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Try it yourselfThis is for all the people who bring their dogs to the store in the hot 90-degree weather and they roll down the windows just a little bit. I think that they should sit in the car and see how it is to be in the hot sun, even if its for 15 minutes. Im not sure, but I think it should or is a law (not) to do that. So for all you people that think that you should bring your animals and leave them in a car, it is wrong. Dogs have feelings too.Thanks, maam To the lady who accidentally received my bag of pain meds at the Inverness Wal-Mart on Wednesday, May 23, checkout and who turned them in to the service desk where I did receive them: Thank you, thank you, thank you.Fathers replacementTodays paper, Page C2, Father Eric Peters to leave St. Elizabeth Ann Seton. May I ask who is replacing him? Shop American My version of shop local is not necessarily in town. By shop local, I mean shop American. The following is a response by Dennis Damato, county commissioner District 1, to Mr. Ken Browns letter to the editor on May 31, 2012. O n July 26, 2011, the Citrus County Board of Commissioners voted 50 not to join the city of Crystal River in a lawsuit to sue Levy County over the proposed Tarmac King Road Mine project. This was after a report presented by Public Works Director Mr. Ken Frink showed the mine would only produce a 2 percent increase in traffic on U.S. 19 south through the city of Crystal River. Also placed on the record before our boards unanimous decision were the following facts: U.S. 19 has recently been resurfaced from north of Crystal River to Chiefland. Two new bridges now span the barge canal at a cost of $45 million funded by the Florida Department of Transportation. The level of service on U.S. 19 in Citrus and Levy counties is more than adequate to handle this specific proposed truck traffic increase and two new nuclear power plants in Levy County. To date, Levy County has prevailed in the courts over the mine issue, which is now in the environmental impact phase of the project. In an article I wrote, Port Citrus a boon for county, published in the Citrus County Chronicleon July 17, 2011, I stated Port Citrus had the ability to handle and bulkship limestone products from existing and new sources. Recent history has proven that to be a true statement, as limestone boulders produced at the Cemex mine were shipped from Port Citrus to Manatee County for a jetty project. If not shipped at the rate of 1,000 tons per barge, the material would have come through the city of Crystal River by truck. Those trucks would also pass back through Crystal River on U.S. 19 to the mine for reloading. I would like to address my commitment to the city of Crystal River. I am a 40-year resident of Citrus County. I am also a 30-plus-year city taxpayer, as my wife and I own, manage, and maintain Cracker-style architectural themed commercial properties at 404, 427 and 430 N.E. Third St. in the city of Crystal River, adjacent to the Walgreens drug store. In addition, from 1996 to 2000 I purchased all of the blighted buildings behind Walgreens. The buildings were demolished, the property cleaned up and the parcel of land was sold to Mr. Bob Hilger, who has just completed his $3 million facility for the memoryimpaired. As the volunteer chairman of the city of Crystal River Community Redevelopment Agency from 1988 to 2004 when I was elected District 1 commissioner, my leadership helped produce millions of dollars of grant funding for commercial building facade renovations, streetscape improvements, the pier at the end of Third Street, and the start of the Riverwalk behind Crackers restaurant. My vision and efforts helped the Community Redevelopment Agency to achieve the Florida Waterfront Community Designation and grant funding, the Cross Town Rail project, the acquisition and historic preservation grant for the Seminole Club, and the acquisition of the land for Kings Bay Park without grant matching funds. My workers and I physically assisted the Crystal River Lions Club to restore the Train Depot with local and state historic preservation funds. In summation, I proudly use the words: accountability, integrity and vision on all of my campaign signs. Tangible physical proof and evidence-based facts of my commitment and work for the betterment of the city of Crystal River are clearly visible for your investigation. You will find the results of the investment of my time, financial resources, and the implementation of a vision for my love of the city, its residents, guests and visitors, in all of the items I have mentioned. If you ask the people I have worked with in the community for several decades as a volunteer, propertyand business owner, and as the District 1 commissioner, you will find I always have and always will have the best interests of the city of Crystal River in my heart. O PINION C ITRUS C OUNTY (FL) C HRONICLE W EDNESDAY, J UNE 6, 2012 A11 0 0 0 B O 6 G 000BJ69 Blackshears II Aluminum 795-9722 Free Estimates www.blackshears.com Licensed & Insured RR 0042388 Years As Your Hometown Dealer RESCREEN SEAMLESS GUTTERS GARAGE SCREENS NEW SCREEN ROOM GLASS ROOM CONVERSIONS 000BN33 HWY. 44 CRYSTAL RIVER 2011 2011 2011 2011 FOR SUBSCRIBERS ONLY1470 S Suncoast Blvd. Homosassa, FL You Could Win a Gift Certificate worth $100 to Fat Daddys Road House Bar & Grill Go to www.chronicleonline.com/subscribercontest or fill out the form below and mail or bring to 1624 N. Meadowcrest Blvd., Crystal River, FL 34429 to enter for your chance to win! Name Phone Email Citrus Publishing employees and their families are not eligible to enter. www.chronicleonline.com Thanks! For being a subscriber. $ 100 $ 100 Gift Gift Certificate Certificate Gift Certificate BBQ WINGS BURGERS GREAT STAFF, GREAT FOOD, GREAT MUSIC AND INCREDIBLE ATMOSPHERE 000BGRQ Citrus 726-4646 Marion 622-5885 1-800-STEEMER SCHEDULE ONLINE AT STANLEYSTEEMER.COM 2011 2011 2011 2011 000BP6P *Minimum charges apply and cannot be combined with any other discounts or services. Must present thi s ad at time of service. Residential only. Valid at participating locations only. Certain restrictions may apply. Offer expires 6/30/12 Extended Offer Damato: Im committed to Crystal River Dennis Damato GUEST COLUMN Call 352-563-0579 to leave an anonymous Sound Off message for publication. Sound OFF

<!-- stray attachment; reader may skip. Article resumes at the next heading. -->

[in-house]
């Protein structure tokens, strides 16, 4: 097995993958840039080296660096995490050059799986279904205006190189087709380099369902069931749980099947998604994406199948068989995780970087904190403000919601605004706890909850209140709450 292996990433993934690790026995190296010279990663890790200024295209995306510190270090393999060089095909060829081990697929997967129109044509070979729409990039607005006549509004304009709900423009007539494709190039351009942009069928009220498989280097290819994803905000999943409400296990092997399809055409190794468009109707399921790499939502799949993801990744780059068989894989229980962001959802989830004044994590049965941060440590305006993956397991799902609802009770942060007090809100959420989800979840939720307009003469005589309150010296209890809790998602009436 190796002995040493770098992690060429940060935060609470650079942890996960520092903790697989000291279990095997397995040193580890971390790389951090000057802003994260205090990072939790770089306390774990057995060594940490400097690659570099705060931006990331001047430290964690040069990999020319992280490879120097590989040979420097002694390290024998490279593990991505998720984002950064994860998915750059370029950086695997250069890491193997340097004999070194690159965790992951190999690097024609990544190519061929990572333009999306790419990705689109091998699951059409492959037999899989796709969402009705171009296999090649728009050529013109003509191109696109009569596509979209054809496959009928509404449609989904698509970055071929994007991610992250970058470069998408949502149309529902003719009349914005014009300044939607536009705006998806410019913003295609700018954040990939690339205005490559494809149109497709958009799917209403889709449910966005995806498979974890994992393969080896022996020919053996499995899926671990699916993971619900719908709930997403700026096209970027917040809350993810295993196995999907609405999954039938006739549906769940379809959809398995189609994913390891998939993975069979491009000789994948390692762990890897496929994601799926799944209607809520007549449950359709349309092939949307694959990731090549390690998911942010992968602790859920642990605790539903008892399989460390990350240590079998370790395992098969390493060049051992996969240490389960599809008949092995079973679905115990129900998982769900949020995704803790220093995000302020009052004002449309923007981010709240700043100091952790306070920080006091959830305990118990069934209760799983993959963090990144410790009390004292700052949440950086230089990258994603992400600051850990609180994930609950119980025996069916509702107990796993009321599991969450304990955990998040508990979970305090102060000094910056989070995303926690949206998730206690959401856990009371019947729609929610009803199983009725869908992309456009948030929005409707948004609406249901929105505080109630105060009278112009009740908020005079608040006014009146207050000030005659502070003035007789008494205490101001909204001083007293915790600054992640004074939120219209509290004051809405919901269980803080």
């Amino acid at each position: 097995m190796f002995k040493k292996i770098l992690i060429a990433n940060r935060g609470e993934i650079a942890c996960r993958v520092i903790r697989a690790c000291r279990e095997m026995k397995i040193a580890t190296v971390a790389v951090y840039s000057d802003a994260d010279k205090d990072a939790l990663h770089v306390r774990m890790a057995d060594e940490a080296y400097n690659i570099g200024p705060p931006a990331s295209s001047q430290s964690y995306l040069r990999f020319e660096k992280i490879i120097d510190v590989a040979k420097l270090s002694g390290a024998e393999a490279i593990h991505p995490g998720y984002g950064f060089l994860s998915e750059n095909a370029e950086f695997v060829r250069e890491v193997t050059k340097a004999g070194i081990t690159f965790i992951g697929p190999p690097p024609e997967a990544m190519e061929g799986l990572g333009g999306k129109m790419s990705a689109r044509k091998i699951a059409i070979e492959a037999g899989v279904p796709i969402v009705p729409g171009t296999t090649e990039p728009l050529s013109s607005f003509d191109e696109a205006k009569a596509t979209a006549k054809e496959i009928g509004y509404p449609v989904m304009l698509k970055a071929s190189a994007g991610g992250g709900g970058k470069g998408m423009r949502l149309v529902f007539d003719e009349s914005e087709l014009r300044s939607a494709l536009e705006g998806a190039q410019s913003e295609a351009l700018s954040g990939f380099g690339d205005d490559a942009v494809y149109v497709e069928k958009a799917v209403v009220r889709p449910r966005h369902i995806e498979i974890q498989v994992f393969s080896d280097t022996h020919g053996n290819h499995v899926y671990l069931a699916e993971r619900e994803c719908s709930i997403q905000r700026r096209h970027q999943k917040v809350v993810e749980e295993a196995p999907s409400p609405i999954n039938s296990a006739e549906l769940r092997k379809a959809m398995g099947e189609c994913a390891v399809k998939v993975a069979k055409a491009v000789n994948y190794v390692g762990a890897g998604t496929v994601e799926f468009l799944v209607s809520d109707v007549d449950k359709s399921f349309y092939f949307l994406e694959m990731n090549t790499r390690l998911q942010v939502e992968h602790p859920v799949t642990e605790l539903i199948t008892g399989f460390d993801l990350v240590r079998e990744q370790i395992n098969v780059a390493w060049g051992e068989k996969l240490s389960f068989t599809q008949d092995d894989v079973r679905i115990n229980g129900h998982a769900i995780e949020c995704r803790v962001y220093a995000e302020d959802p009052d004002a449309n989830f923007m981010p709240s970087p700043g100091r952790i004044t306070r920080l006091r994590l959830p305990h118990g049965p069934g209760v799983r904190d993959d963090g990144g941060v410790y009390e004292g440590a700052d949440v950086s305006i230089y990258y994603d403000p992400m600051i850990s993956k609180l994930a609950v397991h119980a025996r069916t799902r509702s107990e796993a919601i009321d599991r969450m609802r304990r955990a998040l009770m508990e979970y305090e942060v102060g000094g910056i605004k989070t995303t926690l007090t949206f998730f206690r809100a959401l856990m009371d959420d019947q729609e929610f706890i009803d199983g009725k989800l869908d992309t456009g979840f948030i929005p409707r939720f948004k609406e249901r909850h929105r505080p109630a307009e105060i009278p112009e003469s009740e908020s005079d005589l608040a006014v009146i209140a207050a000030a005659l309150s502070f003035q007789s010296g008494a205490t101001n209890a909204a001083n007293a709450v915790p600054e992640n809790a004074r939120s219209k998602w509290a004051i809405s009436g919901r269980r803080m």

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Associated PressLONDON There were six figures on the balcony, three generations of royalty and one large absence. Queen Elizabeth IIs appearance at Buckingham Palace with her family on Tuesday capped a triumphant Diamond Jubilee weekend for a British monarchy that has overcome years of crisis and seems secure in its subjects hearts. But the absence of 90-yearold Prince Philip hospitalized Monday with a bladder infection was a poignant reminder that the queens 60year reign wont last forever. And the presence of divisive heir to the throne Prince Charles alongside the wildly popular Prince William and his wife Catherine hinted at an uncertain future. Yet the royal family will be overjoyed with the public response to the jubilee, which the queen, in a televised address, called a humbling experience. Fears the celebrations would be met with apathy in an anxious, recessionafflicted Britain were unfounded. Enormous crowds greeted the queen over the four-day celebration. More than 1 million people lined the Thames on Sunday for a river pageant, despite dismal weather. On trial Associated Press Former Penn State University assistant football coach Jerry Sandusky arrives for the first day of jury selection Tuesday, as his trial on 52 counts of child sexual abuse involving 10 boys over a period of 15 years gets under way at the Centre County Courthouse in Bellefonte, Pa. Family mourns officer killedSPRINGFIELD, Mass. Relatives of a police officer slain while responding to a domestic violence call said Tuesday theyll remember him as a caring person who made everyone laugh. Springfield Officer Kevin Ambrose responded to a 911 call Monday from the estranged girlfriend of off-duty New York City corrections officer Shawn Bryan. Police say Bryan fatally shot him, critically wounded the woman and committed suicide. Since Ambroses death, relatives, friends and colleagues have gathered at the familys home in western Massachusetts to offer support to the officers widow and two children. Out of OAS Associated Press Bolivias President Evo Morales speaks Tuesday during a press conference on the last day of the 42nd General Assembly of the Organization of the American States (OAS) in Tiquipaya on the outskirts of Cochabamba, Bolivia. Bolivia was one of four Latin American nations to pull out of the defense treaty while pressing for changes in the OAS. The foreign ministers of Bolivia, Venezuela, Ecuador and Nicaragua announced their decision Tuesday at the OAS annual assembly. Human remains brought to schoolsMONTREAL Packages containing a human foot and hand were discovered at two schools in Vancouver on Tuesday, in what could be the latest gruesome twist in the case of a Canadian porn actor suspected of dismembering and eating his former lover. Police said they could not immediately confirm if the body parts in question were the missing extremities of Chinese student Jun Lin, whose hand and foot were discovered last week when they were mailed to Canadas top political parties. The suspect, Luka Rocco Magnotta, 29, was caught Monday in Berlin. A package containing what appeared to be a human hand was opened by staff at False Creek Elementary School after 1 p.m. Another package containing what appeared to be a human foot was found at St. Georges private school for boys later in the day. From wire reports Nation BRIEFS World BRIEFS N ATION & W ORLD Page A12 WEDNESDAY, JUNE 6, 2012 C ITRUS C OUNTY C HRONICLE Drone strike kills al-Qaida No. 2 Too close to recall Associated PressMILWAUKEE Talk about a sharply divided electorate. Tuesdays election to recall Gov. Scott Walker is too close to call, as voters split about evenly between the governor and his Democratic challenger, Milwaukee Mayor Tom Barrett, according to early exit poll results in the state. Voters were passionately divided on the Republican-backed law that ended collective bargaining for most public employees and teachers. About half said they supported the changes to the collective bargaining law, and a similar share approved of Walkers handling of the issue. Views on collective bargaining were a dividing line in the electorate, with 9 in 10 who approved of the new laws backing Walker, and a similar share who disapproved behind Barrett. Walker angered Democrats and union members last year when, shortly after taking office, he signed legislation that effectively ended collective bargaining for public employees in Wisconsin. The Republican governor presented the measure as necessary to avoid wholesale layoffs, although opponents said it was simply a way of dividing public-sector unions from private unions to weaken labors political clout in the traditionally strong union state. Union households made up about a third of the electorate, and about two-thirds of them backed Barrett, about the same level of support he received among the group in 2010. The Democratic candidate improved on his 2010 performance among African-Americans, those with incomes below $50,000 and independents. Tuesdays contest was a rematch of the 2010 election in which Walker won the office, and both candidates retained more than 9 in 10 of those who backed them in 2010. About one in 10 voters said they did not vote in 2010, and they broke heavily for Barrett. Despite tens of millions of dollars in advertising, most voters decided on a candidate before the final ballots were even set. About 9 in 10 in early exit polling said they decided who to vote for before May, raising questions about the impact if any all that money for TV advertising had on the electorate. Those who did make up their minds in the final month of the campaign broke for Barrett by nearly 30 points. Those were the key findings of preliminary exit polls conducted Tuesday for The Associated Press. Associated PressISLAMABAD, Pakistan A U.S. drone strike in northwest Pakistan has killed al-Qaidas second-incommand, officials from both countries confirmed Tuesday, the most significant victory so far in the controversial bombing campaign and the biggest setback to the terror network since the death of Osama bin Laden. Abu Yahya al-Libi was considered a media-savvy, charismatic leader with religious credentials who was helping preside over the transformation of a secretive group based in Pakistan and Afghanistan into a global movement aimed at winning converts and potential attackers from Somalia to the Philippines. This was not the first time the U.S. had al-Libi in its sights: He was originally captured a decade ago and held by American forces at the Bagram Air Field in Afghanistan until he escaped in 2005 in an embarrassing security breach. Soon thereafter, he began appearing in videos in which he talked about the lessons he learned while watching his captors, whom he described as cowardly, lost and alienated. White House spokesman Jay Carney called al-Libis death a major blow to the group. Carney described alLibi as an operational leader and a general manager of al-Qaida. He said al-Libi had a range of experience that will be hard for al-Qaida to replicate and brings the terror network closer to its ultimate demise than ever before. His death is part of the degradation that has been taking place to core alQaida during the past several years and that degradation has depleted the ranks to such an extent that theres no clear successor, Carney said. Associated Press Venus begins to pass in front of the sun Tuesday, as visible from New York. From the U.S. to South Korea, people around the world turned their attention to the daytime sky Tuesday and early Wednesday in Asia to make sure they caught the once-in-a-lifetime sight of the transit of Venus, which wont be seen for another 150 years. Associated PressHONOLULU None of us will likely see Venus pass, like a moving beauty spot, across the face of the sun again. From the U.S. to South Korea, people around the world turned their attention to the daytime sky Tuesday and early Wednesday in Asia to make sure they caught the rare sight of the transit of Venus. The next one wont be for another 105 years. If you can see the mole on Cindy Crawfords face, you can see Venus, Van Webster, a member of the Los Angeles Astronomical Society, told anyone who stopped by his telescope for a peek on Mount Hollywood. For astronomers, the transit wasnt just a rare planetary spectacle. It was also one of those events they hoped would spark curiosity about the universe and our place in it. Sul Ah Chim, a researcher at the Korea Astronomy and Space Science Institute in South Korea, said he hoped people see life from a larger perspective, and not get caught up in their small, everyday problems. When you think about it from the context of the universe, 105 years is a very short period of time and the Earth is only a small, pale blue spot, he said. While astronomers used the latest technology to document the transit, American astronaut Don Pettit aboard the International Space Station was planning to take photos of the event and post them online. Meanwhile, terrestrial stargazers were warned to only look at the celestial event with a properly filtered telescope or cardboard eclipse glasses. If the sun is viewed directly, permanent eye damage could result. Eyes turn skyward Associated Press Indian children use cardboard eclipse glasses as they prepare to watch the transit of Venus on Tuesday in Allahabad, India. World watches as Venus travels across the sun Associated Press This March 25, 2007, file image, made from video posted on a website frequented by Islamist militants and provided via the IntelCenter, shows al-Qaida militant Abu Yahia al-Libi, who was killed in aU.S. drone strike. Monarchy faces future Associated Press Britains Queen Elizabeth II, accompanied by Prince Charles, left, Prince William, second from right, and Kate, Duchess of Cambridge, watch a fly-past Tuesday as they appear on the balcony of Buckingham Palace in central London. Wis. voters divided on gov., bargaining